- Custodial accounts. A special type of trust fund, UGMA/UTMA custodial accounts let you buy ETF investments on behalf of children. When the child you opened the account for reaches a given age, usually between 18 and 25, depending on your state, they become the owner of the account and can use the ETFs for any purpose. Before then, funds can be used in any way that benefits the child account owner. This grants custodial accounts more versatility than 529 plans, which can only be used for educational purposes.
- Robo-advisors. These automated investing platforms build portfolios of ETFs for you based on your financial goals and your ability to take on risk. Robo-advisors charge fees to manage your investments. That’s in addition to the expense ratios charged by ETFs. This means that while they offer great convenience, it may cost you more to invest in the same ETFs than it would on your own. If you’re comfortable with paying a small fee to be a hands-off investor, you can find most of the accounts described above at robo-advisors.
Most major brokerages provide all of the accounts described above. Each broker has its own account registration process and requirements. Before opening a brokerage account, look up the firm’s investment minimums, ETF options and fees to make sure its offerings work for your goals.
4. Make a Plan to Keep Investing in ETFs
Making steady, gradual contributions to your investment portfolio is a great strategy for most investors. Exchange traded funds are well suited to this style of investing as there are no minimum purchase amounts, like with mutual funds. In addition, a growing number of online brokers allow you to buy fractional shares of ETFs. This lets you get started with ETF investing even when you don’t have enough to purchase full shares.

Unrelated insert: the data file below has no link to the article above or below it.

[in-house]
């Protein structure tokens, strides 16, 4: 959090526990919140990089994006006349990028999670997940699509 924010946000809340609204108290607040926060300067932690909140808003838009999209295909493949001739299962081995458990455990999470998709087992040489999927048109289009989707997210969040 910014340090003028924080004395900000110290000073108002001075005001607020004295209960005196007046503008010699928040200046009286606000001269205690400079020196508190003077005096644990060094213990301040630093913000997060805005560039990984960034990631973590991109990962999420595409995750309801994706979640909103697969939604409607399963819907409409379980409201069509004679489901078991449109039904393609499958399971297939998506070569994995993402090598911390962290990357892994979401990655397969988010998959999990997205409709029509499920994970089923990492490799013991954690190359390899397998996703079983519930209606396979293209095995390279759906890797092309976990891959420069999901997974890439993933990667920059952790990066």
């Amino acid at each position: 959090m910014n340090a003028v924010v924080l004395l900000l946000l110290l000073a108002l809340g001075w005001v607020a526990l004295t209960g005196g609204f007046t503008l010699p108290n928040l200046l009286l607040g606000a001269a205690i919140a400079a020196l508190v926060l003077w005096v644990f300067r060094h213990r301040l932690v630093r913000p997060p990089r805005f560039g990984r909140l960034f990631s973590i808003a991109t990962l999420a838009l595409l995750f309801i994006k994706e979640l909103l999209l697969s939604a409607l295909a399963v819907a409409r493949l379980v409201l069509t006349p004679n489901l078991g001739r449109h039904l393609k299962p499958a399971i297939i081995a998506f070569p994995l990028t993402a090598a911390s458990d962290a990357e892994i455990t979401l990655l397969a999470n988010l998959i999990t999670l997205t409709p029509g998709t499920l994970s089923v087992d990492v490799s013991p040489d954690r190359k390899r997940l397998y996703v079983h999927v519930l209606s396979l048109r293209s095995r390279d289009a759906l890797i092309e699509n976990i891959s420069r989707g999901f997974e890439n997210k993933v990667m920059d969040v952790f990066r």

When you make smaller, but regular purchases of ETFs, you’re leveraging dollar-cost-averaging. By making investments at regular intervals—weekly, monthly or quarterly—rather than in one lump sum, you help minimize your chances of accidentally investing all of your money when market prices are high. Instead, by investing the same dollar amount over time, you buy a few shares when prices are high, and more shares when prices are low. This may help you pay less per share on average over time.
Once you’ve started regularly investing, it’s a good idea to review your ETF portfolio once per year. Depending on market changes and your financial goals, you may need to rebalance your allocation, or buy and sell certain investments, to remain on track with your plans. Most robo-advisors offer this service automatically, making them particularly appealing to investors who want to be hands-off.
5. Consider Your ETF Exit Strategy
Investing for the long term is wise, but even with the longest of long-term goals, eventually you reach the point where you’ll need to sell your ETF shares and make use of their investment gains.
When you sell an investment at a profit, you’re doing what’s called realizing a capital gain. This means your initial investment, your capital, has increased in value over what you paid for it. Because that increase in value has never been taxed before, it’s taxable as income. The rate you pay depends on how long you’ve held the investment, with long-term investors who hold an investment for at least a year being rewarded with slightly lower capital gains tax rates.